Racial Segregation In Daily Life

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Life for blacks was never easy. When most people think of a time when blacks were treated unfairly, they immediately think of slavery. Many seem to forget that blacks were continued to be treated as inferior to whites even after slavery. This time period after slavery is known as the Jim Crow era because of the many “Jim Crow” laws that were passed to enforce racial segregation even after slavery was abolished. The Jim Crow era was an era of hardship for African Americans because of the segregation between whites and blacks in public facilities, the harsh treatments by whites, and the fact that blacks always had fewer rights than whites.

Blacks Segregation in Public:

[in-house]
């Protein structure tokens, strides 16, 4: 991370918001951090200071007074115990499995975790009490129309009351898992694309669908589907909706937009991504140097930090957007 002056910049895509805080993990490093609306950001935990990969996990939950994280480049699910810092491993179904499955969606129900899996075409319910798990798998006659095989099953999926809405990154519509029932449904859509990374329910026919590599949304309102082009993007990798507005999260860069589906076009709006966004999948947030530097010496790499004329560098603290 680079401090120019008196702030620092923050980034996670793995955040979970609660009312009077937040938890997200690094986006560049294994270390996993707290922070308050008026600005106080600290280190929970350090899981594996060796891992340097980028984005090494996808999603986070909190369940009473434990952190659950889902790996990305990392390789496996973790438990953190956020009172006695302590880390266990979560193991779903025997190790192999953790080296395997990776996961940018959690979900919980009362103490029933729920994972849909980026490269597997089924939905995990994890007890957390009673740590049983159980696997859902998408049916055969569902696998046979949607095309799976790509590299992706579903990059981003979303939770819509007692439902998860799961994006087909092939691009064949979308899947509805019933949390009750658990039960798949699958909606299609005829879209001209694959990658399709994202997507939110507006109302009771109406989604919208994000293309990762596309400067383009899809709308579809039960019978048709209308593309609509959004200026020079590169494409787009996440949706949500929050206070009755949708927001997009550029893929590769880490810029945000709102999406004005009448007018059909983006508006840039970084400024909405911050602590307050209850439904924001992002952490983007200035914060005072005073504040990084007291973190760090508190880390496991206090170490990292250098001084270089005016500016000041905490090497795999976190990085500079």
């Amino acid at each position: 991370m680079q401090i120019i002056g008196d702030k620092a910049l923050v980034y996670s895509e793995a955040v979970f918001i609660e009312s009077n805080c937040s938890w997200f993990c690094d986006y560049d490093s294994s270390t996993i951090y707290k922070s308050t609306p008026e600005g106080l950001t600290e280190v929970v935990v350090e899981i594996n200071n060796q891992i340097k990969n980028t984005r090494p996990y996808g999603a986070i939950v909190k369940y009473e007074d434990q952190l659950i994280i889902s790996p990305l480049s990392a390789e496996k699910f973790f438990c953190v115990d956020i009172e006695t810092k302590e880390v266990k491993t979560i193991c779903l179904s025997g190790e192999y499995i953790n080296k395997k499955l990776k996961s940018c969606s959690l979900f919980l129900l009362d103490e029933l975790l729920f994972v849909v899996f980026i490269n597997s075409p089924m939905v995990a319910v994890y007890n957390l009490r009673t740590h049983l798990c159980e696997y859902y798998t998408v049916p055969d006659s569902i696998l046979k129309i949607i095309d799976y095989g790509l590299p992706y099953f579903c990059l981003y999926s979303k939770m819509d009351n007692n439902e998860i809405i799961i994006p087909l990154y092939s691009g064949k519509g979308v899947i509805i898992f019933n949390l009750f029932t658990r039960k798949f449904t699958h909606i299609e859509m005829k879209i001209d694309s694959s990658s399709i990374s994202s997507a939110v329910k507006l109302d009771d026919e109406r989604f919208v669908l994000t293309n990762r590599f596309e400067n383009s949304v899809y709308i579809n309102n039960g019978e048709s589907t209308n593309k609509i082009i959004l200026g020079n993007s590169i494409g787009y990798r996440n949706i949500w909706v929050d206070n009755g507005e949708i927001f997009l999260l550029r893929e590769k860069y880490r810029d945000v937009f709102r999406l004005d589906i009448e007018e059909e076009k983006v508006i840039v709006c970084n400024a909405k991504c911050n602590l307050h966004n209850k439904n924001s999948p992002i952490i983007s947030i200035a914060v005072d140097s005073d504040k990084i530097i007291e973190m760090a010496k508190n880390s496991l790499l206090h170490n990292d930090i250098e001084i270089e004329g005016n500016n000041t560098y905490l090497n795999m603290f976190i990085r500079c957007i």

During the Jim Crow era, signs that read “white only” or “colored only” in public places was a very common thing to see. These signs sealed the separation of blacks and whites in almost every aspect of daily life. They had separate schools, hospitals, cemeteries, churches, orphanages, and washrooms. A black man once attempted to enter a large church when he was stopped by a policeman. The
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If they were allowed inside, they had very limited access. The article, “Daily Life Under Jim Crow,” has a black domestic worker explain this point, “Colored people go upstairs in the movie here…You just stand there, as a rule, until all the white people go in. When they fill up downstairs some of the white fellows come up and set with the colored...It’s just like it always is- the white can come on your side, but you don’t go on theirs” (George 25). In most cases, blacks could not enter a hotel, restaurant or a resort for whites unless they were a servant. Most of the time, if blacks were able to enter the building, there would be a separate entrance. If there was a shared facility, African American’s had to wait until all whites were taken care of before they were
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